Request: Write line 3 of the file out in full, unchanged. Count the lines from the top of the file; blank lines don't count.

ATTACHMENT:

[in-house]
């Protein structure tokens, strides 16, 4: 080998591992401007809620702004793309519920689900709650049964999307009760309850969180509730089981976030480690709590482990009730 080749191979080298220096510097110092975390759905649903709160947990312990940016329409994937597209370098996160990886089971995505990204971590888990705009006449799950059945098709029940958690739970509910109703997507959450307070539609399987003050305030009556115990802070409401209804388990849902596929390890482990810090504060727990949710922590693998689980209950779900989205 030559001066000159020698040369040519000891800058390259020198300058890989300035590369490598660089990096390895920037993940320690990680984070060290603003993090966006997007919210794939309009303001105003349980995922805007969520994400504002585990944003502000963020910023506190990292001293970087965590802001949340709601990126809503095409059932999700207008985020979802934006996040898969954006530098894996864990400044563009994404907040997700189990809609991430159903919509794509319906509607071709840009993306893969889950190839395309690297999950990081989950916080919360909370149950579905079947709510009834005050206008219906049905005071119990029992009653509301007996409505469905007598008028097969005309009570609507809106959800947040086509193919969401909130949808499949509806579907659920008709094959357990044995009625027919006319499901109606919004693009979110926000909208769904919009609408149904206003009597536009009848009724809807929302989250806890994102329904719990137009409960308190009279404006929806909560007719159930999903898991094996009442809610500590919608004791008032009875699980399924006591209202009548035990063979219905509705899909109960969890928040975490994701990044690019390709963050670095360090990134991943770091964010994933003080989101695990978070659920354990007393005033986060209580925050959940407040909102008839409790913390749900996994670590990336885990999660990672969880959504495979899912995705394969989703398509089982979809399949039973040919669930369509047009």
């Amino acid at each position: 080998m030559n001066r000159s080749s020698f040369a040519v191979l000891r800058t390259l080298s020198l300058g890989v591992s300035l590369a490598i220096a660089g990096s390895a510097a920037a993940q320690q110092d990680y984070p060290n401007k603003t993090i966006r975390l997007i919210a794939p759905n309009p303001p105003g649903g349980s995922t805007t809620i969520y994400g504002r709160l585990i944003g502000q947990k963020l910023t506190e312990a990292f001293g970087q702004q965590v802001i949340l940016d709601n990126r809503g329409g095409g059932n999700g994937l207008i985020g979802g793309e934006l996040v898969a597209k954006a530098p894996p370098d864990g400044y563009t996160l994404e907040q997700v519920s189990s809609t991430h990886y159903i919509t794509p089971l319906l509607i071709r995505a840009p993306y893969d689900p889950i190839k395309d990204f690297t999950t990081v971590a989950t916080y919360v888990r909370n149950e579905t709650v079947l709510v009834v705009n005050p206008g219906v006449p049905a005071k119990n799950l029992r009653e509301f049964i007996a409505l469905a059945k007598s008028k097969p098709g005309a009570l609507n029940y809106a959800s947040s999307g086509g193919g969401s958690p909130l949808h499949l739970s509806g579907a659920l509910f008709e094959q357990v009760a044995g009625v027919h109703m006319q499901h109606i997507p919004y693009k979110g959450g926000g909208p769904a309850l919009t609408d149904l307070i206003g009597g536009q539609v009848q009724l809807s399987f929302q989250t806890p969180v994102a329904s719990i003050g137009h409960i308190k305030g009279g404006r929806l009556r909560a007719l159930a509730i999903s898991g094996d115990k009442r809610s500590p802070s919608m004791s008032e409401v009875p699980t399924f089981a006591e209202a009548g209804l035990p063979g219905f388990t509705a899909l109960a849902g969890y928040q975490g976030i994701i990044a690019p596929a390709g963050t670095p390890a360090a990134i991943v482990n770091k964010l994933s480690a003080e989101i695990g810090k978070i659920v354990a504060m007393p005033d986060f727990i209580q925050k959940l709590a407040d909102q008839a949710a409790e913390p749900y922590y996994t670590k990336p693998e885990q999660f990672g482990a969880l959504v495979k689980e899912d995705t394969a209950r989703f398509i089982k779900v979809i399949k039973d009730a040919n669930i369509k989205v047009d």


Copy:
């Amino acid at each position: 080998m030559n001066r000159s080749s020698f040369a040519v191979l000891r800058t390259l080298s020198l300058g890989v591992s300035l590369a490598i220096a660089g990096s390895a510097a920037a993940q320690q110092d990680y984070p060290n401007k603003t993090i966006r975390l997007i919210a794939p759905n309009p303001p105003g649903g349980s995922t805007t809620i969520y994400g504002r709160l585990i944003g502000q947990k963020l910023t506190e312990a990292f001293g970087q702004q965590v802001i949340l940016d709601n990126r809503g329409g095409g059932n999700g994937l207008i985020g979802g793309e934006l996040v898969a597209k954006a530098p894996p370098d864990g400044y563009t996160l994404e907040q997700v519920s189990s809609t991430h990886y159903i919509t794509p089971l319906l509607i071709r995505a840009p993306y893969d689900p889950i190839k395309d990204f690297t999950t990081v971590a989950t916080y919360v888990r909370n149950e579905t709650v079947l709510v009834v705009n005050p206008g219906v006449p049905a005071k119990n799950l029992r009653e509301f049964i007996a409505l469905a059945k007598s008028k097969p098709g005309a009570l609507n029940y809106a959800s947040s999307g086509g193919g969401s958690p909130l949808h499949l739970s509806g579907a659920l509910f008709e094959q357990v009760a044995g009625v027919h109703m006319q499901h109606i997507p919004y693009k979110g959450g926000g909208p769904a309850l919009t609408d149904l307070i206003g009597g536009q539609v009848q009724l809807s399987f929302q989250t806890p969180v994102a329904s719990i003050g137009h409960i308190k305030g009279g404006r929806l009556r909560a007719l159930a509730i999903s898991g094996d115990k009442r809610s500590p802070s919608m004791s008032e409401v009875p699980t399924f089981a006591e209202a009548g209804l035990p063979g219905f388990t509705a899909l109960a849902g969890y928040q975490g976030i994701i990044a690019p596929a390709g963050t670095p390890a360090a990134i991943v482990n770091k964010l994933s480690a003080e989101i695990g810090k978070i659920v354990a504060m007393p005033d986060f727990i209580q925050k959940l709590a407040d909102q008839a949710a409790e913390p749900y922590y996994t670590k990336p693998e885990q999660f990672g482990a969880l959504v495979k689980e899912d995705t394969a209950r989703f398509i089982k779900v979809i399949k039973d009730a040919n669930i369509k989205v047009d």